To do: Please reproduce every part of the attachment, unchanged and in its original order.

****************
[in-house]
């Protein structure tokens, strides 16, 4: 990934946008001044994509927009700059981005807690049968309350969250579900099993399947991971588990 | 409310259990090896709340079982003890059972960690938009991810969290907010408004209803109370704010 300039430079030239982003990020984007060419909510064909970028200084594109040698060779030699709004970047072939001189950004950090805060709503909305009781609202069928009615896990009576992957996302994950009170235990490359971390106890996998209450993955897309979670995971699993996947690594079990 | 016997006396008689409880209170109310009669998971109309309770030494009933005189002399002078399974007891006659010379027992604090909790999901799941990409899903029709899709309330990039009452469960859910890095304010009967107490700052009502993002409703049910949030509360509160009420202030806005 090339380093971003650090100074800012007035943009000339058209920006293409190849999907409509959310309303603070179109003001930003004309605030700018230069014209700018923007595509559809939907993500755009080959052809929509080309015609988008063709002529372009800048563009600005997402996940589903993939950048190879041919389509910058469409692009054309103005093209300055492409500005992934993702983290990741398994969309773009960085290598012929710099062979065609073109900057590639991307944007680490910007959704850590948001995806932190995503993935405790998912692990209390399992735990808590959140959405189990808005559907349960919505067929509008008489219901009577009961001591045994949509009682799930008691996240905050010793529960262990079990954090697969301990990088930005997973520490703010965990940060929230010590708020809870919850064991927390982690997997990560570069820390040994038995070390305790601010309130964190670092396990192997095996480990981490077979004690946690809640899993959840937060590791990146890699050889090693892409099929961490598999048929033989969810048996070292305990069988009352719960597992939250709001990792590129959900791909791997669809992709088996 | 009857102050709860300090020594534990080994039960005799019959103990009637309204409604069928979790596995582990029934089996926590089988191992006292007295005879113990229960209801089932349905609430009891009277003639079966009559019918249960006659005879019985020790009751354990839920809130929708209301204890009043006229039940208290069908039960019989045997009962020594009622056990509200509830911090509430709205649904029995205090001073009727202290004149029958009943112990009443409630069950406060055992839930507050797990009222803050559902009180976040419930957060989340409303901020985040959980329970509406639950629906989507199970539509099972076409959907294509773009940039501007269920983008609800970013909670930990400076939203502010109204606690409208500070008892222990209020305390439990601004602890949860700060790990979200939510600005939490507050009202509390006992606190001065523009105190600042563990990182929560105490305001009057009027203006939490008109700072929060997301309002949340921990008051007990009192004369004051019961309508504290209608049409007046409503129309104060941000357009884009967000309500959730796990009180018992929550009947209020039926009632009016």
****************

[in-house]
């Protein structure tokens, strides 16, 4: 990934946008001044994509927009700059981005807690049968309350969250579900099993399947991971588990 | 409310259990090896709340079982003890059972960690938009991810969290907010408004209803109370704010 300039430079030239982003990020984007060419909510064909970028200084594109040698060779030699709004970047072939001189950004950090805060709503909305009781609202069928009615896990009576992957996302994950009170235990490359971390106890996998209450993955897309979670995971699993996947690594079990 | 016997006396008689409880209170109310009669998971109309309770030494009933005189002399002078399974007891006659010379027992604090909790999901799941990409899903029709899709309330990039009452469960859910890095304010009967107490700052009502993002409703049910949030509360509160009420202030806005 090339380093971003650090100074800012007035943009000339058209920006293409190849999907409509959310309303603070179109003001930003004309605030700018230069014209700018923007595509559809939907993500755009080959052809929509080309015609988008063709002529372009800048563009600005997402996940589903993939950048190879041919389509910058469409692009054309103005093209300055492409500005992934993702983290990741398994969309773009960085290598012929710099062979065609073109900057590639991307944007680490910007959704850590948001995806932190995503993935405790998912692990209390399992735990808590959140959405189990808005559907349960919505067929509008008489219901009577009961001591045994949509009682799930008691996240905050010793529960262990079990954090697969301990990088930005997973520490703010965990940060929230010590708020809870919850064991927390982690997997990560570069820390040994038995070390305790601010309130964190670092396990192997095996480990981490077979004690946690809640899993959840937060590791990146890699050889090693892409099929961490598999048929033989969810048996070292305990069988009352719960597992939250709001990792590129959900791909791997669809992709088996 | 009857102050709860300090020594534990080994039960005799019959103990009637309204409604069928979790596995582990029934089996926590089988191992006292007295005879113990229960209801089932349905609430009891009277003639079966009559019918249960006659005879019985020790009751354990839920809130929708209301204890009043006229039940208290069908039960019989045997009962020594009622056990509200509830911090509430709205649904029995205090001073009727202290004149029958009943112990009443409630069950406060055992839930507050797990009222803050559902009180976040419930957060989340409303901020985040959980329970509406639950629906989507199970539509099972076409959907294509773009940039501007269920983008609800970013909670930990400076939203502010109204606690409208500070008892222990209020305390439990601004602890949860700060790990979200939510600005939490507050009202509390006992606190001065523009105190600042563990990182929560105490305001009057009027203006939490008109700072929060997301309002949340921990008051007990009192004369004051019961309508504290209608049409007046409503129309104060941000357009884009967000309500959730796990009180018992929550009947209020039926009632009016």